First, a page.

Torasemide

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Torasemide belongs to a group of drugs called diuretics or ‘water tablets’ that help to remove excess retained water from the body.

Torasemide is used to treat high blood pressure and edema (fluid retention) caused by heart failure

Contents

[edit] BRAND NAMES

[edit] STRUCTURE

Torasemide.jpg

[edit] MECHANISM OF ACTION

Torasemide is a loop diuretic. it inhibits Na+/K+/2 Cl- Co-transport in thick ascending limb, thus preventing the transport of sodium from the lumen of the loop of Henle into the basolateral interstitium.

This co-transporter is responsible for 25% of the active sodium reabsorption.

Torasemide is at least twice as potent as furosemide (another loop diuretic). It produces equivalent diuresis and natriuresis at lower urinary concentrations and has a longer duration of action, allowing once-daily administration[1]

[edit] INDICATIONS

  • Edema associated with congestive heart failure, hepatic disease, and renal disease.
  • Treatment of hypertension alone or in combination with other antihypertensive agents

[edit] DOSAGE

Tablets, Adults:

  • Hypertension: The usual initial dose is 5 mg once daily. If the 5 mg dose does not provide adequate reduction in blood pressure within 4-6 weeks, the dose may be increased to 10 mg once daily. If the response to 10 mg is insufficient, an additional antihypertensive agent should be added to the treatment regimen.
  • Congestive Heart Failure: Torsemide initial dose is 10 mg or 20 mg once daily. If the diuretic response is inadequate, the dose should be titrated upward by approximately doubling until the desired diuretic response is obtained. Single doses higher than 200 mg have not been adequately studied.
  • Chronic Renal Failure: Torsemide initial dose is 20 mg once daily. If the diuretic response is inadequate, the dose should be titrated upward by approximately doubling until the desired diuretic response is obtained. Single doses higher than 200 mg have not been adequately studied.
  • Hepatic Cirrhosis: Torsemide initial dose is 5 mg or 10 mg once daily administered together with an aldosterone antagonist or a potassium-sparing diuretic. If the diuretic response is inadequate, the dose should be titrated upward by approximately doubling until the desired diuretic response is obtained. Single doses higher than 40 mg have not been adequately studied.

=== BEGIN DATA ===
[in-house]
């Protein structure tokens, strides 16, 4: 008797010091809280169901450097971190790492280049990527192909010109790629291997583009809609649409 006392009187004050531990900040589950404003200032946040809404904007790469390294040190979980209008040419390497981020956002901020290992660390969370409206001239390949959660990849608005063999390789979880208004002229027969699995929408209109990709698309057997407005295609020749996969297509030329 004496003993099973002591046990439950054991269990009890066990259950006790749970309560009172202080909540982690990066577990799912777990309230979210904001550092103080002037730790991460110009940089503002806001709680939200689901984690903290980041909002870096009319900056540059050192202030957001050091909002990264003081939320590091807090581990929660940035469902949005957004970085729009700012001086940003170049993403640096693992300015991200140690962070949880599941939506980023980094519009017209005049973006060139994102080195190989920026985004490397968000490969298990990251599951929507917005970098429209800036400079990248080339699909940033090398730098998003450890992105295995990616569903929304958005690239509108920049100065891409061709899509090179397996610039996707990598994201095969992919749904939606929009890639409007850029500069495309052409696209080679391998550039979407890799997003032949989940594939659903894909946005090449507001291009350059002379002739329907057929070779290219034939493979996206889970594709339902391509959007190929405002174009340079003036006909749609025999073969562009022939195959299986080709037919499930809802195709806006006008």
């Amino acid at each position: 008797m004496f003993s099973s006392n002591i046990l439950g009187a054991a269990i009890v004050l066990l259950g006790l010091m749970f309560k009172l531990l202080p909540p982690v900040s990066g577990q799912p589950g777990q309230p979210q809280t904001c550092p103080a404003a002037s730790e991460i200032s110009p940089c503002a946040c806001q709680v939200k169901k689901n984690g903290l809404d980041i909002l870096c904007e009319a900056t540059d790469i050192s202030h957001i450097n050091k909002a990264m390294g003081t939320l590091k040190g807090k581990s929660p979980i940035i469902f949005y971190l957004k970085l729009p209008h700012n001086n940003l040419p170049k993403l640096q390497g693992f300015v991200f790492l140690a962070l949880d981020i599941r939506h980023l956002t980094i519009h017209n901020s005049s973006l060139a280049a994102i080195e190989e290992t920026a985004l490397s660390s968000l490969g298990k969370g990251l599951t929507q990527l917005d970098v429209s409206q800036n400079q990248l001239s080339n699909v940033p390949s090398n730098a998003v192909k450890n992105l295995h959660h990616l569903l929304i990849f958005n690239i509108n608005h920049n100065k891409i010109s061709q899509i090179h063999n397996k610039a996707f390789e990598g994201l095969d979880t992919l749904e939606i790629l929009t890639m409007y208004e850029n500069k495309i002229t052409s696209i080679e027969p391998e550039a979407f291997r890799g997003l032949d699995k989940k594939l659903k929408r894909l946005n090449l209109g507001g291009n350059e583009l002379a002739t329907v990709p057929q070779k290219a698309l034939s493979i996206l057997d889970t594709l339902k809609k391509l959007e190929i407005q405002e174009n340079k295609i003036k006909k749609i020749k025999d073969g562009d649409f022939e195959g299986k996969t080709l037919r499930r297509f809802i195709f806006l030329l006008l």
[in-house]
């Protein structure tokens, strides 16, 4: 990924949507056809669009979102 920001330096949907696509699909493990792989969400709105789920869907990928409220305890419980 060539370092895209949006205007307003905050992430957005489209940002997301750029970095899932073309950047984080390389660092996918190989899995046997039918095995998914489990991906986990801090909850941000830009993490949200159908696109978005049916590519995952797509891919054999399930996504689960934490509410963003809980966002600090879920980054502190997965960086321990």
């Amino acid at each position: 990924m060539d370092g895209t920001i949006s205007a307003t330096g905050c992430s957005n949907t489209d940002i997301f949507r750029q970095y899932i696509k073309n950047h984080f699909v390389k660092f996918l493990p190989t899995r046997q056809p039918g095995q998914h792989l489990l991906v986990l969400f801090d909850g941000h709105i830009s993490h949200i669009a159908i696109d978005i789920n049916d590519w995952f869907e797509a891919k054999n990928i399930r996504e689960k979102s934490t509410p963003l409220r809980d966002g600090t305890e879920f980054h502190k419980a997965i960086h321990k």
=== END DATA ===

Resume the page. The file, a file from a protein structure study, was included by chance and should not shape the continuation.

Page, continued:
Torsemide tablets may be given at any time regardless to food, as convenient. Special dosage adjustment in the elderly is not necessary

Torsemide has been administered together with beta blockers, ACE inhibitors, and calcium-channel blockers. Adverse drug interactions have not been observed, and special dosage adjustment has not been necessary.

[edit] CONTRAINDICATIONS

  • Contraindicated in patients with anuria and in patients with a history of hypersensitivity to sulfonylureas

[edit] WARNINGS AND PRECAUTIONS

  • Ototoxicity: Tinnitus and hearing loss (usually reversible) have been observed after rapid intravenous injection of other loop diuretics and have also been observed after oral torsemide. It is not certain that these events were attributable to torsemide. Ototoxicity has also been seen in animal studies when very high plasma levels of torsemide were induced.
  • Potassium: In patients with cardiovascular disease, especially those receiving digitalis glycosides (Digoxin), diuretic-induced hypokalemia may be a risk factor for the development of arrhythmias. The risk of hypokalemia is greatest in patients with cirrhosis of the liver, in patients experiencing a brisk diuresis, in patients who are receiving inadequate oral intake of electrolytes, and in patients receiving concomitant therapy with corticosteroids or ACTH. Periodic monitoring of serum potassium and other electrolytes is advised in patients treated with torsemide.